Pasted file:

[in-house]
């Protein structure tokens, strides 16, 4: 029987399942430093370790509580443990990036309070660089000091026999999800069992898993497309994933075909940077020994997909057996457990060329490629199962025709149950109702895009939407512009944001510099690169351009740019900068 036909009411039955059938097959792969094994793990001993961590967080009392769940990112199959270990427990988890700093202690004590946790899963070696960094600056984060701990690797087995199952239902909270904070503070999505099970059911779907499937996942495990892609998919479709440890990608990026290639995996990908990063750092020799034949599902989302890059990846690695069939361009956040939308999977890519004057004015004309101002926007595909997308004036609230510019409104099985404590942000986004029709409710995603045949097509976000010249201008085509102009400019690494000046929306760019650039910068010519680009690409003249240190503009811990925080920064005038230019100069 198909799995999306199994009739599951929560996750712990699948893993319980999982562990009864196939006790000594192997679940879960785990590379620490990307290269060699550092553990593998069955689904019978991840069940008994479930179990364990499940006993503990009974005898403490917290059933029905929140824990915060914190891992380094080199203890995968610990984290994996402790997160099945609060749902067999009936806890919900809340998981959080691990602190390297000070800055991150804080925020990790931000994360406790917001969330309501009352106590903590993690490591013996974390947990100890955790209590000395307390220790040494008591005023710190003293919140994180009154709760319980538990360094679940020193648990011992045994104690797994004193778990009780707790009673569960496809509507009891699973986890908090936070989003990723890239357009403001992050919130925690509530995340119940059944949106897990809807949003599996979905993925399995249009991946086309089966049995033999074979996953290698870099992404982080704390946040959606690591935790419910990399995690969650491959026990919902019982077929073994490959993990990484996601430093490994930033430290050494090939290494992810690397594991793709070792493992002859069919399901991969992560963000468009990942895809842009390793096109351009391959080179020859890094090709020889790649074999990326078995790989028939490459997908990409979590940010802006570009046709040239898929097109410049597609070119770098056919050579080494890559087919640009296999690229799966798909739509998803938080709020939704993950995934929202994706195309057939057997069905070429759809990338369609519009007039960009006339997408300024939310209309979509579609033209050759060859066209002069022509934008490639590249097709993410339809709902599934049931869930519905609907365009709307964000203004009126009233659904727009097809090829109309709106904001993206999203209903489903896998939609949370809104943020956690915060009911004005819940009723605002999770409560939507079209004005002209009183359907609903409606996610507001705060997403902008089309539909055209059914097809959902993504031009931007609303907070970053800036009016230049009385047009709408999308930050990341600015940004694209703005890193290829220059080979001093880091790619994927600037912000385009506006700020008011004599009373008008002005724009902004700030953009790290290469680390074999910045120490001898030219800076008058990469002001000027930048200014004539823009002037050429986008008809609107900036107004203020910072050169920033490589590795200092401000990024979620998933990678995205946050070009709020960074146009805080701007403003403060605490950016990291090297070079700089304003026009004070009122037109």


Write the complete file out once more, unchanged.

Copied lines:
[in-house]
């Protein structure tokens, strides 16, 4: 029987399942430093370790509580443990990036309070660089000091026999999800069992898993497309994933075909940077020994997909057996457990060329490629199962025709149950109702895009939407512009944001510099690169351009740019900068 036909009411039955059938097959792969094994793990001993961590967080009392769940990112199959270990427990988890700093202690004590946790899963070696960094600056984060701990690797087995199952239902909270904070503070999505099970059911779907499937996942495990892609998919479709440890990608990026290639995996990908990063750092020799034949599902989302890059990846690695069939361009956040939308999977890519004057004015004309101002926007595909997308004036609230510019409104099985404590942000986004029709409710995603045949097509976000010249201008085509102009400019690494000046929306760019650039910068010519680009690409003249240190503009811990925080920064005038230019100069 198909799995999306199994009739599951929560996750712990699948893993319980999982562990009864196939006790000594192997679940879960785990590379620490990307290269060699550092553990593998069955689904019978991840069940008994479930179990364990499940006993503990009974005898403490917290059933029905929140824990915060914190891992380094080199203890995968610990984290994996402790997160099945609060749902067999009936806890919900809340998981959080691990602190390297000070800055991150804080925020990790931000994360406790917001969330309501009352106590903590993690490591013996974390947990100890955790209590000395307390220790040494008591005023710190003293919140994180009154709760319980538990360094679940020193648990011992045994104690797994004193778990009780707790009673569960496809509507009891699973986890908090936070989003990723890239357009403001992050919130925690509530995340119940059944949106897990809807949003599996979905993925399995249009991946086309089966049995033999074979996953290698870099992404982080704390946040959606690591935790419910990399995690969650491959026990919902019982077929073994490959993990990484996601430093490994930033430290050494090939290494992810690397594991793709070792493992002859069919399901991969992560963000468009990942895809842009390793096109351009391959080179020859890094090709020889790649074999990326078995790989028939490459997908990409979590940010802006570009046709040239898929097109410049597609070119770098056919050579080494890559087919640009296999690229799966798909739509998803938080709020939704993950995934929202994706195309057939057997069905070429759809990338369609519009007039960009006339997408300024939310209309979509579609033209050759060859066209002069022509934008490639590249097709993410339809709902599934049931869930519905609907365009709307964000203004009126009233659904727009097809090829109309709106904001993206999203209903489903896998939609949370809104943020956690915060009911004005819940009723605002999770409560939507079209004005002209009183359907609903409606996610507001705060997403902008089309539909055209059914097809959902993504031009931007609303907070970053800036009016230049009385047009709408999308930050990341600015940004694209703005890193290829220059080979001093880091790619994927600037912000385009506006700020008011004599009373008008002005724009902004700030953009790290290469680390074999910045120490001898030219800076008058990469002001000027930048200014004539823009002037050429986008008809609107900036107004203020910072050169920033490589590795200092401000990024979620998933990678995205946050070009709020960074146009805080701007403003403060605490950016990291090297070079700089304003026009004070009122037109």